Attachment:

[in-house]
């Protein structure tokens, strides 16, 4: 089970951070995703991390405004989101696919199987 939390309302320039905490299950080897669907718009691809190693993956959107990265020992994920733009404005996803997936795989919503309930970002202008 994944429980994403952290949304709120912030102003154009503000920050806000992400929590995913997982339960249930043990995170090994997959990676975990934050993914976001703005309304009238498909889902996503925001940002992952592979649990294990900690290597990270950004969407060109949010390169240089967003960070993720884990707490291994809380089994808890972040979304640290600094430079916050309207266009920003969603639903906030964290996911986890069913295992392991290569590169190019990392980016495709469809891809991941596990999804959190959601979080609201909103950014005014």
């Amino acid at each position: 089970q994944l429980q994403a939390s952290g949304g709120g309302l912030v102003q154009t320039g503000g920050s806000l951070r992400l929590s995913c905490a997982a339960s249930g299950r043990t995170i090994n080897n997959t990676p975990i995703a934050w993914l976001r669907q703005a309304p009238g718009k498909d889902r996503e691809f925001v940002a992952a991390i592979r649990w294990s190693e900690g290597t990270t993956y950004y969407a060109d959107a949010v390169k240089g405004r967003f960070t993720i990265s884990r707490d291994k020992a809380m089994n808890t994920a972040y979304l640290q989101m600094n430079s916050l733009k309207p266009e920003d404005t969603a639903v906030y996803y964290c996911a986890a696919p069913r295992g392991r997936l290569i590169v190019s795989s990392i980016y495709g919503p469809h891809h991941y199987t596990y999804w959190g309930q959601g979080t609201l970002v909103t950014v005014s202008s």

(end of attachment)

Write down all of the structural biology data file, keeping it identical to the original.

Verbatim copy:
[in-house]
């Protein structure tokens, strides 16, 4: 089970951070995703991390405004989101696919199987 939390309302320039905490299950080897669907718009691809190693993956959107990265020992994920733009404005996803997936795989919503309930970002202008 994944429980994403952290949304709120912030102003154009503000920050806000992400929590995913997982339960249930043990995170090994997959990676975990934050993914976001703005309304009238498909889902996503925001940002992952592979649990294990900690290597990270950004969407060109949010390169240089967003960070993720884990707490291994809380089994808890972040979304640290600094430079916050309207266009920003969603639903906030964290996911986890069913295992392991290569590169190019990392980016495709469809891809991941596990999804959190959601979080609201909103950014005014």
């Amino acid at each position: 089970q994944l429980q994403a939390s952290g949304g709120g309302l912030v102003q154009t320039g503000g920050s806000l951070r992400l929590s995913c905490a997982a339960s249930g299950r043990t995170i090994n080897n997959t990676p975990i995703a934050w993914l976001r669907q703005a309304p009238g718009k498909d889902r996503e691809f925001v940002a992952a991390i592979r649990w294990s190693e900690g290597t990270t993956y950004y969407a060109d959107a949010v390169k240089g405004r967003f960070t993720i990265s884990r707490d291994k020992a809380m089994n808890t994920a972040y979304l640290q989101m600094n430079s916050l733009k309207p266009e920003d404005t969603a639903v906030y996803y964290c996911a986890a696919p069913r295992g392991r997936l290569i590169v190019s795989s990392i980016y495709g919503p469809h891809h991941y199987t596990y999804w959190g309930q959601g979080t609201l970002v909103t950014v005014s202008s």